• check the level of attention and capacity to intervene of the authorities and public administrations competent to carry out prevention and assistance activities;
  • verify, as recommended by the WHO, the implementation of educational projects in schools;
  • propose legislative and administrative solutions to adequately prevent and combat all forms of gender-based violence as well as to protect the victim of violence and any minors involved; also assess the need to draft single texts, in order to implement coherence and completeness of regulations on violence against women;
  • monitor the work carried out by the anti-violence centres operating on the territory, including rehabilitation centres for battered men, and the effective application by the regions of the anti-violence plan and the national guidelines for health and hospital facilities on the subject of rescue and socio-health care for victims of violence;
  • verify the effective allocation of the resources allocated by decree-law no. 93 of 2013 and by the stability and budget laws to the structures that deal with gender-based violence and ensure that certain and stable funding is guaranteed in order to avoid their closure.

With regard to data on the phenomenon of violence against women, ISTAT is the national body that collects and processes data on the number of feminicides and episodes of domestic violence that occur in Italy and publishes them annually.


6. Collaboration with international organisations

Italy ratified the Istanbul Convention with Law No. 77 of 2013 and has since then tried to adhere to the convention’s dictates with various laws that go in the direction of punishing perpetrators of gender-based violence and feminicides but also of supporting anti-violence centres and shelters that take in victims as well as setting up a national number, 1522, that victims can call to get help and report.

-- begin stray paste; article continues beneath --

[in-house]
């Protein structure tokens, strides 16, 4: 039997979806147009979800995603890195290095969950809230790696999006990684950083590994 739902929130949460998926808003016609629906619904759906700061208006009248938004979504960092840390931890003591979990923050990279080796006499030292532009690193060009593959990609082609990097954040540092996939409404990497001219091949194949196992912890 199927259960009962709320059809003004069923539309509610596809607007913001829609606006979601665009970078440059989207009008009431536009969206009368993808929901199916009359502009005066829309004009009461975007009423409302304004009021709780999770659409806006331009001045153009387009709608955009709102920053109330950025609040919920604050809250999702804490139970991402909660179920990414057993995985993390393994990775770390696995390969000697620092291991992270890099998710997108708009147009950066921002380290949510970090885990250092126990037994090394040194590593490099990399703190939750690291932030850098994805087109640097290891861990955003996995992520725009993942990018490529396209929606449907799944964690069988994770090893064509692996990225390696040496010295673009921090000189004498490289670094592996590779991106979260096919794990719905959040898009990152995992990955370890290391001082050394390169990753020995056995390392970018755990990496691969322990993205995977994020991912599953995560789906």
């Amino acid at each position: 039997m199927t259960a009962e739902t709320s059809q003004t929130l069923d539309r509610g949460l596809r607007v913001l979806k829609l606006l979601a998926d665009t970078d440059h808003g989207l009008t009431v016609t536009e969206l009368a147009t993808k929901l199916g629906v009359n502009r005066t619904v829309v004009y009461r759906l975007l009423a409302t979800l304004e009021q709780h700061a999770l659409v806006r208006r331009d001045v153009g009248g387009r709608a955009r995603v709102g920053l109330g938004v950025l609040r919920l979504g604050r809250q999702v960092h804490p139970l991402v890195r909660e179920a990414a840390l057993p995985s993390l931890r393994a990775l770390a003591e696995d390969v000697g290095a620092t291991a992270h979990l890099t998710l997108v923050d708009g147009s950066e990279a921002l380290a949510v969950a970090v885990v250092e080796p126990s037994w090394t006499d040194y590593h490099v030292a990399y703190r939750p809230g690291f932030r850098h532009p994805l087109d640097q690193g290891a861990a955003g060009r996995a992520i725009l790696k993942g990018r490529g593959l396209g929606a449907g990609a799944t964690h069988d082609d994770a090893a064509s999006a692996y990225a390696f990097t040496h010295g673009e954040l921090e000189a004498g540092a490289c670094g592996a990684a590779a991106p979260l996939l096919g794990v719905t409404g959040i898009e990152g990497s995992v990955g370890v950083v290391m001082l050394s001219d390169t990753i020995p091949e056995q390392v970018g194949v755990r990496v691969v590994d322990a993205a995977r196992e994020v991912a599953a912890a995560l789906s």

Since then, there have been a number of projects aimed at collecting data on domestic violence and disseminating good practices already in use in other European countries, such as the VIVA project of the CNR and co-financed by the EU, as well as various projects supported by ISS (Istituto Superiore della Sanità), the latest of which is the IPAZIA project of 2021, a Ministry of Health project named “Strategies for the prevention of violence against women and minors, through the training of health and social-health area operators with particular regard to the effects of COVID-19” (#IpaziaCCM2021). Aim of the project was the development and testing of a training model, based on the Problem Based Learning methodology, for the training of operators of territorial health and social-health services in the care of victims of violence including women and minors. Around the training model, it was possible to aggregate knowledge and skills of operators in the health and social-health area of territorial services to intercept victims in a timely manner, build interdisciplinary networks, ensure equity of care, and spread the culture of nonviolence.  

The VIPROM project also fits right into this panorama, continuing in the direction of the projects already launched that aim at the increasingly widespread dissemination of tools for identifying and supporting victims of domestic violence.

These actions are part of the strategy implemented by the Third National Strategic Plan on male violence against women for the period 2021-2023.



  1. United Nations. 1948. Universal Declaration of Human Rights (UDHR). ↩︎
  2. United Nations. 1995. Beijing Declaration and Platform for Action. ↩︎
  3. United Nations. 1979. Convention on the Elimination of All Forms of Discrimination Against Women (CEDAW). ↩︎
  4. United Nations. 1993. Declaration on the Elimination of Violence against Women. ↩︎
  5. United Nations. 1989. Convention on the Rights of the Child. ↩︎
  6. United Nations. 2006. Convention on the Rights of Persons with Disabilities. ↩︎
  7. UNHCR. The UN Refugee Agency. Convention and Protocol Relating to the Status of Refugees.  ↩︎
  8. United Nations. 2015. Transforming our world: the 2030 Agenda for Sustainable Development. ↩︎
  9. European Court of Human Rights. European Convention on Human RIghts. ↩︎
  10. Council of Europe. The Budapest Convention (ETS No. 185) and its Protocols. ↩︎
  11. Council of Europe. Lanzarote Convention. ↩︎
  12. European Commission. Victims’ rights in the EU. Legal and policy framework on victims’ rights. ↩︎
  13. European Parliament resolution of 16 September 2021 with recommendations to the Commission on identifying gender-based violence as a new area of crime listed in Article 83(1) TFEU. ↩︎
  14. Council of Europe. Key facts about the Istanbul Convention: ↩︎
  15. Council of Europe. 2020. Myths and facts about the Istanbul Convention. ↩︎